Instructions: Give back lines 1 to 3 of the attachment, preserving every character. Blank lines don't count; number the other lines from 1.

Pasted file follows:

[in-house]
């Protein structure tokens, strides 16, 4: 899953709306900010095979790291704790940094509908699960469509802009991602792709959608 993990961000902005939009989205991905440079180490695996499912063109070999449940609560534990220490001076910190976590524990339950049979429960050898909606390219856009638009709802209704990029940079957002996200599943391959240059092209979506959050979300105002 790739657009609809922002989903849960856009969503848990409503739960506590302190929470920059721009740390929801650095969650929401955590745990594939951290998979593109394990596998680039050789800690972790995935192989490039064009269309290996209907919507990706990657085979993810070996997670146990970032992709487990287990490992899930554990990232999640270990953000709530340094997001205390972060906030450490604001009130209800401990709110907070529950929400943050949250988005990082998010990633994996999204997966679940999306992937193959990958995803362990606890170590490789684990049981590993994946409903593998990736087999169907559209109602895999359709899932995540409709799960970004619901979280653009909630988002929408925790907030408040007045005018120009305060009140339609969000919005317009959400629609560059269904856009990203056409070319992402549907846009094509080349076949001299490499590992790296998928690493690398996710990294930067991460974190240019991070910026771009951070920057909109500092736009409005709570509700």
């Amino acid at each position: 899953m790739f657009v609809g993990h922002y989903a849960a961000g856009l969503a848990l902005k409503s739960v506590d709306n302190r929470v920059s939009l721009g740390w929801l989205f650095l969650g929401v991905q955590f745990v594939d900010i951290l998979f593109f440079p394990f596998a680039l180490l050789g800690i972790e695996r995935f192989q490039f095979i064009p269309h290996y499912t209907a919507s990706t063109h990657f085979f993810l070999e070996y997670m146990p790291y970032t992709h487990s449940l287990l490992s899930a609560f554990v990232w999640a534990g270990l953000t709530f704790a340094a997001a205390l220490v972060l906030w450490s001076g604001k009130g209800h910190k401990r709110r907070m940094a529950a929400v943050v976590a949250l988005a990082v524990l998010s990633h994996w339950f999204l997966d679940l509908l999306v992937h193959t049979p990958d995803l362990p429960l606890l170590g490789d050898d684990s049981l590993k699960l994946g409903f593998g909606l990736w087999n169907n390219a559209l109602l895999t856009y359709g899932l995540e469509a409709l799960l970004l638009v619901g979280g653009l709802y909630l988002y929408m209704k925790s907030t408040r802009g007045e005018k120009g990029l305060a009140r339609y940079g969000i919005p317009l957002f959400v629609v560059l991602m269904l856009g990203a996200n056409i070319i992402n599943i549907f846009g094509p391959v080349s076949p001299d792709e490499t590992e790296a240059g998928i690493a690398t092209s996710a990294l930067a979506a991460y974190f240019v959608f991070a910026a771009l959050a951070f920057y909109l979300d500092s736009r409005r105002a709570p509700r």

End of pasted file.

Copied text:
[in-house]
């Protein structure tokens, strides 16, 4: 899953709306900010095979790291704790940094509908699960469509802009991602792709959608 993990961000902005939009989205991905440079180490695996499912063109070999449940609560534990220490001076910190976590524990339950049979429960050898909606390219856009638009709802209704990029940079957002996200599943391959240059092209979506959050979300105002 790739657009609809922002989903849960856009969503848990409503739960506590302190929470920059721009740390929801650095969650929401955590745990594939951290998979593109394990596998680039050789800690972790995935192989490039064009269309290996209907919507990706990657085979993810070996997670146990970032992709487990287990490992899930554990990232999640270990953000709530340094997001205390972060906030450490604001009130209800401990709110907070529950929400943050949250988005990082998010990633994996999204997966679940999306992937193959990958995803362990606890170590490789684990049981590993994946409903593998990736087999169907559209109602895999359709899932995540409709799960970004619901979280653009909630988002929408925790907030408040007045005018120009305060009140339609969000919005317009959400629609560059269904856009990203056409070319992402549907846009094509080349076949001299490499590992790296998928690493690398996710990294930067991460974190240019991070910026771009951070920057909109500092736009409005709570509700």
């Amino acid at each position: 899953m790739f657009v609809g993990h922002y989903a849960a961000g856009l969503a848990l902005k409503s739960v506590d709306n302190r929470v920059s939009l721009g740390w929801l989205f650095l969650g929401v991905q955590f745990v594939d900010i951290l998979f593109f440079p394990f596998a680039l180490l050789g800690i972790e695996r995935f192989q490039f095979i064009p269309h290996y499912t209907a919507s990706t063109h990657f085979f993810l070999e070996y997670m146990p790291y970032t992709h487990s449940l287990l490992s899930a609560f554990v990232w999640a534990g270990l953000t709530f704790a340094a997001a205390l220490v972060l906030w450490s001076g604001k009130g209800h910190k401990r709110r907070m940094a529950a929400v943050v976590a949250l988005a990082v524990l998010s990633h994996w339950f999204l997966d679940l509908l999306v992937h193959t049979p990958d995803l362990p429960l606890l170590g490789d050898d684990s049981l590993k699960l994946g409903f593998g909606l990736w087999n169907n390219a559209l109602l895999t856009y359709g899932l995540e469509a409709l799960l970004l638009v619901g979280g653009l709802y909630l988002y929408m209704k925790s907030t408040r802009g007045e005018k120009g990029l305060a009140r339609y940079g969000i919005p317009l957002f959400v629609v560059l991602m269904l856009g990203a996200n056409i070319i992402n599943i549907f846009g094509p391959v080349s076949p001299d792709e490499t590992e790296a240059g998928i690493a690398t092209s996710a990294l930067a979506a991460y974190f240019v959608f991070a910026a771009l959050a951070f920057y909109l979300d500092s736009r409005r105002a709570p509700r």